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Map of the Roman Empire - Messembria
N-4 on the Map
Ancient Messembria was an important Greek city in Thrace, located along the coast of the Black Sea and at the foot of Mt. Haemus. Messembria came under Roman rule in 71 B.C.
Messembria A celebrated town of Thrace on the Pontus Euxinus, and at the foot of Mount Haemus, founded by the inhabitants of Chalcedon and Byzantium in the time of Darius Hystaspis, and hence called a colony of Megara, since those two towns were founded by the Megarians. - Harry Thurston Peck. Harpers Dictionary of Classical Antiquities. New York. Harper and Brothers. 1898.
Maps are essential for any serious study, they help students of Roman history understand the geographical locations and historical backgrounds of the places mentioned in historical sources.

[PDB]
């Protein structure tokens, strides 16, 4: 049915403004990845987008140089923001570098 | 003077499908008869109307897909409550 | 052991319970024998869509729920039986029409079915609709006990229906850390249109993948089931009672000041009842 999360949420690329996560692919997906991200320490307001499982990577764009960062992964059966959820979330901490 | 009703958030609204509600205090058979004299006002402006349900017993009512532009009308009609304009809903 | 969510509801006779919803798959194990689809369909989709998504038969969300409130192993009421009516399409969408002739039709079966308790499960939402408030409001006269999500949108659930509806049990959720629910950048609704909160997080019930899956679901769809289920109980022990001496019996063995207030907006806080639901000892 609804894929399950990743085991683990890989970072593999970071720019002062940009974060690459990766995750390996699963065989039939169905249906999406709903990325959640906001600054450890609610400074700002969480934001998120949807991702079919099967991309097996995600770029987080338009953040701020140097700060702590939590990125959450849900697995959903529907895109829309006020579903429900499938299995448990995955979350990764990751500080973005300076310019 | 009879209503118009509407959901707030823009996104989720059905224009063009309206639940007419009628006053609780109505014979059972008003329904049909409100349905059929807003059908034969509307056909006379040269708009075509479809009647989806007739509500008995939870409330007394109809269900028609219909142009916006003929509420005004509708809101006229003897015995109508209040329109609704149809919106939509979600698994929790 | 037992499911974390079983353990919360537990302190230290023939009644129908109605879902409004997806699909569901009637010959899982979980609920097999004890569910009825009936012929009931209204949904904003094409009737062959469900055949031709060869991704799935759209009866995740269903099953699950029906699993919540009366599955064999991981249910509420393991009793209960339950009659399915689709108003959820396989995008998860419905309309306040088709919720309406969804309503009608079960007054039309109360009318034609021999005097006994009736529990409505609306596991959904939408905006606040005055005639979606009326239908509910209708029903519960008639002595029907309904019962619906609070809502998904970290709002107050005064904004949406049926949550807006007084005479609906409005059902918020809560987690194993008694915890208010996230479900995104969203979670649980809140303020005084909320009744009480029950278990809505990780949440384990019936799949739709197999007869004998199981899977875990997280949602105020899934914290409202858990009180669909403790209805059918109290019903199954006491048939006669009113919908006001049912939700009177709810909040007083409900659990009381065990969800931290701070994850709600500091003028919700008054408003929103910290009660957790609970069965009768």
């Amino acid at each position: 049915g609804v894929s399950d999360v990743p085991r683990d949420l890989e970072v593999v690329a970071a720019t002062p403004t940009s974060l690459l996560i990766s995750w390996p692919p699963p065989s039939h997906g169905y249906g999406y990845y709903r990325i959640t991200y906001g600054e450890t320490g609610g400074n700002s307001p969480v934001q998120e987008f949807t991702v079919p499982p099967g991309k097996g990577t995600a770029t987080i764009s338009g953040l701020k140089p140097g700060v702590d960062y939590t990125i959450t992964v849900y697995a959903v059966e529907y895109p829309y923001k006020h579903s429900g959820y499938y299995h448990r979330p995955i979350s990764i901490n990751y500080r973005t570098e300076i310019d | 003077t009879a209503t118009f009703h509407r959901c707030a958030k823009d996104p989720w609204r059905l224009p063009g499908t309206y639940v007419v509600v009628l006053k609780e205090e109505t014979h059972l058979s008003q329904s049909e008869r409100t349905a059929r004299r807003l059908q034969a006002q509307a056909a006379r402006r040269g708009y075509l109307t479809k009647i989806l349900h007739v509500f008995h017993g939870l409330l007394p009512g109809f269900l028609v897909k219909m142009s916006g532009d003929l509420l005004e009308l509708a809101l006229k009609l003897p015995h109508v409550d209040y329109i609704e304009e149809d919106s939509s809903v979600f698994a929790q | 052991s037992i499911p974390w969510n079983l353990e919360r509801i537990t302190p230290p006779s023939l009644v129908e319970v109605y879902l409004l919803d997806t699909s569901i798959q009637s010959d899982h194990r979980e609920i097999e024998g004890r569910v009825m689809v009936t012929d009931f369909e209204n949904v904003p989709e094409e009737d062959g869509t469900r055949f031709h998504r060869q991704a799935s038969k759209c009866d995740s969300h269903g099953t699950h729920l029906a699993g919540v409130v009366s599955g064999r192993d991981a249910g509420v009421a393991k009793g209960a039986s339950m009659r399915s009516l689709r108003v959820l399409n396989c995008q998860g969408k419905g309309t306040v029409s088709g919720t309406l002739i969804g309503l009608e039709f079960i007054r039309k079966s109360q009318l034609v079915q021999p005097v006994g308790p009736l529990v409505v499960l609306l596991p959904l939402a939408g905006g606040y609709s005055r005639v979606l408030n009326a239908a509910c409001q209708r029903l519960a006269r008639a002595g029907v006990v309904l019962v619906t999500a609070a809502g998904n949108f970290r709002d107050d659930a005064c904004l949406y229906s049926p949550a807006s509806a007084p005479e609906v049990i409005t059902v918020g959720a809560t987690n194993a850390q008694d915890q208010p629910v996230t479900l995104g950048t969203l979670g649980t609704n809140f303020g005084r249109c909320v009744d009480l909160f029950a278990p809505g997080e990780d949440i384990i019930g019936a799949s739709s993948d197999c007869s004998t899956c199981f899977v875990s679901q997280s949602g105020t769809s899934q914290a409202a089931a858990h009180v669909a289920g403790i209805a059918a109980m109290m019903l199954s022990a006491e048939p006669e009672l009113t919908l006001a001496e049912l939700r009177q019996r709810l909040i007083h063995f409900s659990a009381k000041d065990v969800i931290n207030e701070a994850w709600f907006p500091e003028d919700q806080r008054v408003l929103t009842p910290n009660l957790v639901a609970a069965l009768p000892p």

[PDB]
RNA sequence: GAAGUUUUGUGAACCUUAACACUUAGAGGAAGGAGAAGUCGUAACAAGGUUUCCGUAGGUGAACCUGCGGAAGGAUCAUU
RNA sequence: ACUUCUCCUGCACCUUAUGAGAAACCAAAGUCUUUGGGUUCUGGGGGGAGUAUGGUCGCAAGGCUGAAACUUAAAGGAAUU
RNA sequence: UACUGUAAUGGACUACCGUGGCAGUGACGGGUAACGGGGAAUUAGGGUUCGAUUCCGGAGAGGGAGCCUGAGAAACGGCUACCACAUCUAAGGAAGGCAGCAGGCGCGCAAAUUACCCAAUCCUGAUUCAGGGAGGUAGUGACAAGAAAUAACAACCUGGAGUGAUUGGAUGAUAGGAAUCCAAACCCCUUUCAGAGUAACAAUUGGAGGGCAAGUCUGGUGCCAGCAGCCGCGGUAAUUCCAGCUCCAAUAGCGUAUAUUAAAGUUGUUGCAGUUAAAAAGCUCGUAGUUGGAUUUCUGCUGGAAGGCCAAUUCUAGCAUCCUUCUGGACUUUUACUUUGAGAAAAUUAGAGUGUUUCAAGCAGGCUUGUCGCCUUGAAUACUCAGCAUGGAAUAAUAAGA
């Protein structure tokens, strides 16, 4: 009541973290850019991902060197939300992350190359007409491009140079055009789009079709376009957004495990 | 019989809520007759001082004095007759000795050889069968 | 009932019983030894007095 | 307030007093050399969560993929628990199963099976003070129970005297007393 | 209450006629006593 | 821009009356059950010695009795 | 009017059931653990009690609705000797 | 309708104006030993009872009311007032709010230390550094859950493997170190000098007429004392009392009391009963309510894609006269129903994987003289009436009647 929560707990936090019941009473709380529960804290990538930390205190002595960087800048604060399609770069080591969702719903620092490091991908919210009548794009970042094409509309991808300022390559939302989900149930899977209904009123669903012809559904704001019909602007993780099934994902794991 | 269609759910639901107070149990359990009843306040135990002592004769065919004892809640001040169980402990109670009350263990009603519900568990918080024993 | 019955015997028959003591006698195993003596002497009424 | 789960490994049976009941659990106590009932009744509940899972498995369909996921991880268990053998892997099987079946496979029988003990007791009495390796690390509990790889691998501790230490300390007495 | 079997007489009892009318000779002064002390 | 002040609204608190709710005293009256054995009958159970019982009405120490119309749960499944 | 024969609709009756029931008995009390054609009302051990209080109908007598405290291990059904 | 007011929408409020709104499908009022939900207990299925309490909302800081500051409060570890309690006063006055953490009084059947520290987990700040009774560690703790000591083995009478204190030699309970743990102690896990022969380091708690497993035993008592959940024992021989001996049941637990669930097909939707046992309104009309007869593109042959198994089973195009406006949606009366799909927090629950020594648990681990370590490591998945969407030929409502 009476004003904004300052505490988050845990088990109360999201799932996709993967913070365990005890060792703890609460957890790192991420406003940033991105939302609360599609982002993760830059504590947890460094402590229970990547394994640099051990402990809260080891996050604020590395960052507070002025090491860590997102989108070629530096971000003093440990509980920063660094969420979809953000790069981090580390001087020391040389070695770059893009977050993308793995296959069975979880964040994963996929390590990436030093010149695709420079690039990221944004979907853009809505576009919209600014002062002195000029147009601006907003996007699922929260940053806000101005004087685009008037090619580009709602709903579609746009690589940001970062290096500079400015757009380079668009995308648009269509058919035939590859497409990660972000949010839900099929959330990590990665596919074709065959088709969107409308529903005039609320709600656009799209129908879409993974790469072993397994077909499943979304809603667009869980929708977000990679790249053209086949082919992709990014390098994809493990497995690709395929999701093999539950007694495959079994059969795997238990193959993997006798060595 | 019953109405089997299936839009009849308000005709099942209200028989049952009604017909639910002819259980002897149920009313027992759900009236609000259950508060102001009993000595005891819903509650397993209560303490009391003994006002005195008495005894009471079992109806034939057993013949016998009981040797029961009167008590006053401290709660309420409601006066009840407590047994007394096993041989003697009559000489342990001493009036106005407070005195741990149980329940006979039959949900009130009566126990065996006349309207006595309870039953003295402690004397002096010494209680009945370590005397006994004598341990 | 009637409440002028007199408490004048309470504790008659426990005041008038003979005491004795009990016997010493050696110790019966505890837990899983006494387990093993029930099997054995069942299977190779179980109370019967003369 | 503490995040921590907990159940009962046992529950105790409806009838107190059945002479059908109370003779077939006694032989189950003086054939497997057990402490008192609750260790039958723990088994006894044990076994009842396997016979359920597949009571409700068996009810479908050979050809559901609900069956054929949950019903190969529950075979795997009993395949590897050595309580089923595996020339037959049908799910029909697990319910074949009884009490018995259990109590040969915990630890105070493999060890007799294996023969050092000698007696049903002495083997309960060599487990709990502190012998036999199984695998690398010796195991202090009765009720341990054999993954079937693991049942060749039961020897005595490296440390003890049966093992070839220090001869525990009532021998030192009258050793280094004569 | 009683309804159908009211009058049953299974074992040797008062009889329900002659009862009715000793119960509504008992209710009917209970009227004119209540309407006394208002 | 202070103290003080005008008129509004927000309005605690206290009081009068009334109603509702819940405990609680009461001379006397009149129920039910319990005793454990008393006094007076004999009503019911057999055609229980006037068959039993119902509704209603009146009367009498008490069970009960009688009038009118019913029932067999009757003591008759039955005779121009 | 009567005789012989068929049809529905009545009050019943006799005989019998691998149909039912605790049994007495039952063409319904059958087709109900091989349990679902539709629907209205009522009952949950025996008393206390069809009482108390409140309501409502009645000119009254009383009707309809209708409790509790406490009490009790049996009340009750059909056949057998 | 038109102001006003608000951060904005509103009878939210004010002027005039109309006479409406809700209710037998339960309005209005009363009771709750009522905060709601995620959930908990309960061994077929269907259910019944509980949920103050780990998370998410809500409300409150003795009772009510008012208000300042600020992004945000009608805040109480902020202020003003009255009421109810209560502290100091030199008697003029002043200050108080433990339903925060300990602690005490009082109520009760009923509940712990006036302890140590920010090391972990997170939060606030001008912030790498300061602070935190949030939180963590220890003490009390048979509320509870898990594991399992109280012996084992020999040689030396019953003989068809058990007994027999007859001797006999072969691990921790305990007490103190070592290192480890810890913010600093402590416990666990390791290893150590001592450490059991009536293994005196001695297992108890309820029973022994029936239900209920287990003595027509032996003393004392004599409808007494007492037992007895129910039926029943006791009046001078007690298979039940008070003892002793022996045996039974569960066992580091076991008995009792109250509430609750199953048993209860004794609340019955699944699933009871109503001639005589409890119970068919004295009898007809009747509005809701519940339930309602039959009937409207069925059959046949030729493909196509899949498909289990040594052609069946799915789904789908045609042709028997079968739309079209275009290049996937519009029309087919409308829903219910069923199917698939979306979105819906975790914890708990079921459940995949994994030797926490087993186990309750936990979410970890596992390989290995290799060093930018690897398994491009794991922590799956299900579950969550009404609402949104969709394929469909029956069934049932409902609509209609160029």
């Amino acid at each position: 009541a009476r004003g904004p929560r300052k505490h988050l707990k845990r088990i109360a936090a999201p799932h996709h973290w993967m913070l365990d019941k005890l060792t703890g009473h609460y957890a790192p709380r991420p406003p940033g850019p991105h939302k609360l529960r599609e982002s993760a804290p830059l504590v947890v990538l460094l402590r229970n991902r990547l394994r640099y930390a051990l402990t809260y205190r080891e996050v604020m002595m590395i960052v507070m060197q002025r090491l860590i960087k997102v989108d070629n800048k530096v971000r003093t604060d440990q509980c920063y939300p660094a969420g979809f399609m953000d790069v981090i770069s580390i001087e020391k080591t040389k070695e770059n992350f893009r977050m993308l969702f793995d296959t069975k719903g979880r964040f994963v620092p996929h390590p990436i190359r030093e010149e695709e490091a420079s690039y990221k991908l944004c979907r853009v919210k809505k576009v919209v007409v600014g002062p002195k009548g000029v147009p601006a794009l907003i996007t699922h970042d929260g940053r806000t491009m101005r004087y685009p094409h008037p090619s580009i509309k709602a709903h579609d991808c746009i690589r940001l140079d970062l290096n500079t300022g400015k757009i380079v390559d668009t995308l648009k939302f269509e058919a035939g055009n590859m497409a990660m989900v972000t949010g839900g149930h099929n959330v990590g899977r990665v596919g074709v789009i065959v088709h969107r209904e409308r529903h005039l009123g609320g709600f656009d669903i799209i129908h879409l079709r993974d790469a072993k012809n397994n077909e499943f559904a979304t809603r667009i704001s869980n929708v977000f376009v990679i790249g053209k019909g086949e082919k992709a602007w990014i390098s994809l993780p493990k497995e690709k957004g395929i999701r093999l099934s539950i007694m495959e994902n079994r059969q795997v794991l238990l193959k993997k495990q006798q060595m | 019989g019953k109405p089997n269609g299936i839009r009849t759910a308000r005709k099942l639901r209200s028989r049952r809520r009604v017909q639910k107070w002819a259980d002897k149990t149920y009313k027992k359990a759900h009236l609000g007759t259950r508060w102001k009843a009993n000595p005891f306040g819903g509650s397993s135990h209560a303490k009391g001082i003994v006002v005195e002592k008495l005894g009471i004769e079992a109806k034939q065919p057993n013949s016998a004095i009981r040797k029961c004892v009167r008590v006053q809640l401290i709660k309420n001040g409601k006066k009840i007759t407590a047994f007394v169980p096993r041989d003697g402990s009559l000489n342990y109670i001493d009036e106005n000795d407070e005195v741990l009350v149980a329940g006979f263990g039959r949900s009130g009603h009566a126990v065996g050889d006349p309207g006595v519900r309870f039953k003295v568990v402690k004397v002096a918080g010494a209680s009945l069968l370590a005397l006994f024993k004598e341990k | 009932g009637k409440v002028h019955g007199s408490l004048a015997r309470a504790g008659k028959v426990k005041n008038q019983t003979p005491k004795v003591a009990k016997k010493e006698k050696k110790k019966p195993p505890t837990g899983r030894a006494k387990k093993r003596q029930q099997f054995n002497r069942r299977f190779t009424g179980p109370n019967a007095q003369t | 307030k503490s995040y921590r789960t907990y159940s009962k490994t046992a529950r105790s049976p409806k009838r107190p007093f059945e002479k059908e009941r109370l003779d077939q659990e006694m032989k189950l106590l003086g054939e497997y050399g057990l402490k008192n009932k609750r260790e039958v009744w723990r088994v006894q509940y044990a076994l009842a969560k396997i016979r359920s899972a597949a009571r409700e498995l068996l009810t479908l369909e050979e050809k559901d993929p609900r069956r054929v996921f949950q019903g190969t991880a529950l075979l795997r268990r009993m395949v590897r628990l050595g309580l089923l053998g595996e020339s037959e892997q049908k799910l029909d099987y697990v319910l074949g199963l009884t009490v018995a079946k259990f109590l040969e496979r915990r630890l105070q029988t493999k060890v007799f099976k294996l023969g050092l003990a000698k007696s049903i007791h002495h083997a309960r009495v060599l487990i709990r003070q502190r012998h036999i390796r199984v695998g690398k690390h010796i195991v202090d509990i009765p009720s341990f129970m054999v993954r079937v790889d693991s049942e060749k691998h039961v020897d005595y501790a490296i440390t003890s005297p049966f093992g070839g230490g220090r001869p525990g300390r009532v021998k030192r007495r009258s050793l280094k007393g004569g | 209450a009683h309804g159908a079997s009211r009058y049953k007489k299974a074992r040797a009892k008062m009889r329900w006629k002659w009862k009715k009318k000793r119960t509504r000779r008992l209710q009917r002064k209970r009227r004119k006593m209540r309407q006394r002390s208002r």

Messembria MESE´MBRIA An important Greek city in Thrace, situated on the coast of the Euxine and at the foot of Mt. Haemus (Scymn. Ch. 738); consequently upon the confines of Moesia, in which it is placed by Ptolemy (3.10.8). Strabo (vii. p.319) relates that it was a colony of the Megarians, and that it was originally called Menebria (?e?eß??a) after its founder Menas ; Stephanus B. (s. v.) says that its original name was Melsembria (?e?s?µß??a), from its founder Melsas; and both writers state that the termination -bria was the Thracian word for town. According to the Anonymous Periplus of the Euxine (p. 14) Mesembria was founded by Chalcedonians at the time of the expedition of Darius against Scythia; but according to Herodotus (6.33) it was founded a little later, after the suppression of the Ionic revolt, by Byzantine and Chalcedonian fugitives. These statements may, however, be reconciled by supposing that the Thracian. town was originally colonized by Megarians, and afterwards received additional colonists from Byzantiurn and Chalcedon. Mesembria was one of the cities, forming the Greek Pentapolis on the Euxine, the other four being Odessus, Tomi, Istriani and Apolloniatae. (See Böckh, Inscr. vol. ii. p. 996.) Mesembria is rarely mentioned in history, but it continued to exist till a late period. (Mela, 2.2; Plin. Nat. 4.11. s. 18 ; Ptol. l. c.; Tab. Peut.) - Dictionary of Greek and Roman Geography (1854) William Smith, LLD, Ed.
Map of the Roman Empire - Places